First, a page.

Current employer: IBM Research
Current job title: Research Scientist
Current location: New York
"My time at Plymouth got me my PhD, which was the stepping stone to my career goals."
What was the title of your project?
Learning, self-organisation and homeostasis in spiking neuron networks using spike-timing dependent plasticity.
Describe your research in one sentence.
I use computational models of the brain to study how synapses change and the effects these changes have on the activity of a network of neurons.
What was the most exciting element(s) of your project (e.g. fieldwork or conferences etc)?
I find conferences exciting because I get to attend presentations on the cutting edge in the field and receive critical feedback on my own research from experts.
What was the most exciting outcome of your project?
During my time at Plymouth I also worked with colleagues on developing outreach demonstrations which could be used in schools. The most exciting outcome was a real-time object recognition system with an artificial retina.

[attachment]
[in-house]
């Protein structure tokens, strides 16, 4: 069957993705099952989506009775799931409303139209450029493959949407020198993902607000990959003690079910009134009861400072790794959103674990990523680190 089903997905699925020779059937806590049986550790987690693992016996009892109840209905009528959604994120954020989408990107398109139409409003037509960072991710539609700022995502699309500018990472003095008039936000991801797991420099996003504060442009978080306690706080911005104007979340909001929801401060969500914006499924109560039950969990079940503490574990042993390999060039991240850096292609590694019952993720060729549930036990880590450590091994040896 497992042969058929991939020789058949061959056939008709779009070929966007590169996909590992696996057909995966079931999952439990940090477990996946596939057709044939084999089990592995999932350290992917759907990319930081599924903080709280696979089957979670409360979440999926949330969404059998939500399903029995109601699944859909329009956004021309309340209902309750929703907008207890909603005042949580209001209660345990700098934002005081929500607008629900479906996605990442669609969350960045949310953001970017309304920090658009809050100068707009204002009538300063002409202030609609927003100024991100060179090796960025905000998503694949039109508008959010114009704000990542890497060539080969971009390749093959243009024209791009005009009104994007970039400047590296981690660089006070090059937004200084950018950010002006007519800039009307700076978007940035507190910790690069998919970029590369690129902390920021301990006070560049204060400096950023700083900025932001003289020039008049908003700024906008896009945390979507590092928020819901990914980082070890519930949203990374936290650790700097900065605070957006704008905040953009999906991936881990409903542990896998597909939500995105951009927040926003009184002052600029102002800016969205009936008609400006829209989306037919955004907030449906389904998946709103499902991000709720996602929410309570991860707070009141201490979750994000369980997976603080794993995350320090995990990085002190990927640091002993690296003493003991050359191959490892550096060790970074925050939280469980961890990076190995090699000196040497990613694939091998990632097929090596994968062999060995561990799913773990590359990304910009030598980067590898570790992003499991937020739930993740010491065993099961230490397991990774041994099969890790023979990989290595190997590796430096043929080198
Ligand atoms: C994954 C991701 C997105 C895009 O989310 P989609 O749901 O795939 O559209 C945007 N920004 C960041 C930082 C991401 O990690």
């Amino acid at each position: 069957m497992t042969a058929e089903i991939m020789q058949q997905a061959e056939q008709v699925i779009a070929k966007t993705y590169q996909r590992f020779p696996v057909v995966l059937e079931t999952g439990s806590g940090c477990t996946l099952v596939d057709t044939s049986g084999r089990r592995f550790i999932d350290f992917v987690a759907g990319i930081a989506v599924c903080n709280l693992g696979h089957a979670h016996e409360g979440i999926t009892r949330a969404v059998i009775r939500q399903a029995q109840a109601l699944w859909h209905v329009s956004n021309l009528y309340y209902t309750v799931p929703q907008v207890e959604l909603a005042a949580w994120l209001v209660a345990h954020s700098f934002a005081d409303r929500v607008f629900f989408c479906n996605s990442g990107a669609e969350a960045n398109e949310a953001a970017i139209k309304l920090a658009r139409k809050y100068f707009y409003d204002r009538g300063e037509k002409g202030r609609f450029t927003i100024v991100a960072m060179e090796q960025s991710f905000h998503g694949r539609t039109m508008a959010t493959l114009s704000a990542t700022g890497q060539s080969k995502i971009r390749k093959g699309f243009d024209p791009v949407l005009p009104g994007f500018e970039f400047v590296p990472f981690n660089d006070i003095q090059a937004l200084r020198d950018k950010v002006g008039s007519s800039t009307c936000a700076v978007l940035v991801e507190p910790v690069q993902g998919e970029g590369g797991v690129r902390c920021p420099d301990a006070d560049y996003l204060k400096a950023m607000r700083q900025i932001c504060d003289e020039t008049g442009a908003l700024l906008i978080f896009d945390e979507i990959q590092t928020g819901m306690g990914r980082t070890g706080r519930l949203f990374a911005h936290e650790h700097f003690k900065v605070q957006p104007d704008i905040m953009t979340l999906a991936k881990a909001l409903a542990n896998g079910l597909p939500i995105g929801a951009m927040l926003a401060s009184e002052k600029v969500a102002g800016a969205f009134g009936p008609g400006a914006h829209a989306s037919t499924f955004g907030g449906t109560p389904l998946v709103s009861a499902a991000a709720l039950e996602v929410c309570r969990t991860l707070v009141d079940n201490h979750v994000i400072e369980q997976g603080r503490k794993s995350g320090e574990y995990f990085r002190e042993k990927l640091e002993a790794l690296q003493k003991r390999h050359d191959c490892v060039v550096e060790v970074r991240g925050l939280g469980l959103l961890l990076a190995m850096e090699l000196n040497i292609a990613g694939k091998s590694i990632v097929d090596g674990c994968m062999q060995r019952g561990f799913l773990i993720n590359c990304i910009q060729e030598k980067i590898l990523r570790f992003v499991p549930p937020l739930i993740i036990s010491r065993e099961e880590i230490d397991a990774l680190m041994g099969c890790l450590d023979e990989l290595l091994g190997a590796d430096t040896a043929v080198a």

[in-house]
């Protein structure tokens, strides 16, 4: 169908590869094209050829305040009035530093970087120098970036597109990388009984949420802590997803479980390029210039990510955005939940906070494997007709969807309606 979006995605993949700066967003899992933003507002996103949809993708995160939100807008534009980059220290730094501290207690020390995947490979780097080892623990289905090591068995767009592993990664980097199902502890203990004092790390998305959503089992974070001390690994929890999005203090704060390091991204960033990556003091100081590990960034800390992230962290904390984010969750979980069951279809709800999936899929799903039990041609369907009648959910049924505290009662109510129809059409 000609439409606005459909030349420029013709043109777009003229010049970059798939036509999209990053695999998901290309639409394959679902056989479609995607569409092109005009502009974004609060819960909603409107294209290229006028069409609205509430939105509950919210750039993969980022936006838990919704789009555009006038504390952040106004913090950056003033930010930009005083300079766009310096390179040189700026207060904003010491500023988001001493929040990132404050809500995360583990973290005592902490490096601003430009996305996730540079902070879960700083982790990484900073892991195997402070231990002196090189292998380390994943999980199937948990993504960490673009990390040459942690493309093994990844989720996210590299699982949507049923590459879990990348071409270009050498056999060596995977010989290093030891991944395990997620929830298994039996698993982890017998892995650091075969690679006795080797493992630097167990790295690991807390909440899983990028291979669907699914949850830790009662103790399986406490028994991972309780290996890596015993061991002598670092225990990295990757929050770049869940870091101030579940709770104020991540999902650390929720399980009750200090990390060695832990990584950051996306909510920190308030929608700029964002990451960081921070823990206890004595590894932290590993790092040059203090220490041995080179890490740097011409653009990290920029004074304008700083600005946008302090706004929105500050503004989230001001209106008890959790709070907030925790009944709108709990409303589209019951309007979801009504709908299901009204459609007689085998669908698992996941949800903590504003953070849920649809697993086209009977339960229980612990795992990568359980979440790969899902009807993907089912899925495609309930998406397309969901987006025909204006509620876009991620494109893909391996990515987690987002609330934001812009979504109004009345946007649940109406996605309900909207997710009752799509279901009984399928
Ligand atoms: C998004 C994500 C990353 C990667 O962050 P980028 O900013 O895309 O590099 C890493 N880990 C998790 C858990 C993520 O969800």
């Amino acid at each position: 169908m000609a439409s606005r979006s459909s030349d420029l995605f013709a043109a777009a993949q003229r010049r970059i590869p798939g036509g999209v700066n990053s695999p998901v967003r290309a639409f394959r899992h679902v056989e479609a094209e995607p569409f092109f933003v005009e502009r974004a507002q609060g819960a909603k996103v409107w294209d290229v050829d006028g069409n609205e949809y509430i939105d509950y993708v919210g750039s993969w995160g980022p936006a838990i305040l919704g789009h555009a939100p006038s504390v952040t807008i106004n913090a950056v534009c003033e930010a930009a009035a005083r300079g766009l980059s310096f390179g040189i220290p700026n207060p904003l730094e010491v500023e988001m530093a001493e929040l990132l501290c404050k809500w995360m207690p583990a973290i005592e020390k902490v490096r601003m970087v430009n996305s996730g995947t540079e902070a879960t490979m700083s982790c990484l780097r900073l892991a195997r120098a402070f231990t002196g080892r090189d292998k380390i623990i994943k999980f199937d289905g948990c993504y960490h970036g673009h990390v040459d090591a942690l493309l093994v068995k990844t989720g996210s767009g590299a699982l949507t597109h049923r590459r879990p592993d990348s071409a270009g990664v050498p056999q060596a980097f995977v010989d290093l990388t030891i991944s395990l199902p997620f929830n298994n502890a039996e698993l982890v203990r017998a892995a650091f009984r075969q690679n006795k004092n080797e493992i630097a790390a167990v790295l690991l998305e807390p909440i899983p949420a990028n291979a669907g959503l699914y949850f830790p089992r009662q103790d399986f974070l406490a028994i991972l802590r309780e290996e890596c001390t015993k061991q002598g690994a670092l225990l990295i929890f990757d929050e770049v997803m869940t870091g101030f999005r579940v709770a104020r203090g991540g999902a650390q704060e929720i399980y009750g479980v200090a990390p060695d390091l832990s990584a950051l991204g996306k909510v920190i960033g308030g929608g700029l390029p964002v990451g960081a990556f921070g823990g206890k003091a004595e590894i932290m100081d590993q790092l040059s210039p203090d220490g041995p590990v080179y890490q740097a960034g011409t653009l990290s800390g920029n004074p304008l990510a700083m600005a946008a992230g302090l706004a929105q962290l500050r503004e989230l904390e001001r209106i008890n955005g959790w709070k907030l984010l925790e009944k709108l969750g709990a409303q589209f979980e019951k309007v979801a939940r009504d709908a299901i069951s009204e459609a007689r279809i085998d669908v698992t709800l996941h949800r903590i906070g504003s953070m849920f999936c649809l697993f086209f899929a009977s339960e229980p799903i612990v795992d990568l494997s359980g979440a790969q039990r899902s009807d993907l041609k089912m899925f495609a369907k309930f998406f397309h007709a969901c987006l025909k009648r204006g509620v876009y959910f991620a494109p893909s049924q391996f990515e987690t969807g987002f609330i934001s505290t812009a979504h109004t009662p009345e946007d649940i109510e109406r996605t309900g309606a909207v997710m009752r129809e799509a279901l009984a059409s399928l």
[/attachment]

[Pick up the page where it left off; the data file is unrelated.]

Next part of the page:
Tell us what you have been doing since completing your research.
After I left Plymouth I first went to Japan to complete a post-doc at RIKEN. When this finished, I moved to IBM Research in New York to complete a second post-doc.
What advice would you give to anyone wanting to get in to the same line of work?
I use computational models of parts of the brain and although these simulations can be very abstract, it is crucial to understand the neurobiology. So, I would advise anyone interested in computational neuroscience to study the basic neuroscience as well.
How did your time at Plymouth help you?
My time at Plymouth got me my PhD, which was the stepping stone to my career goals.
Would you recommend undertaking research at the University, and why?
Yes, because the research staff at Plymouth really do all they can to help you succeed in your research.
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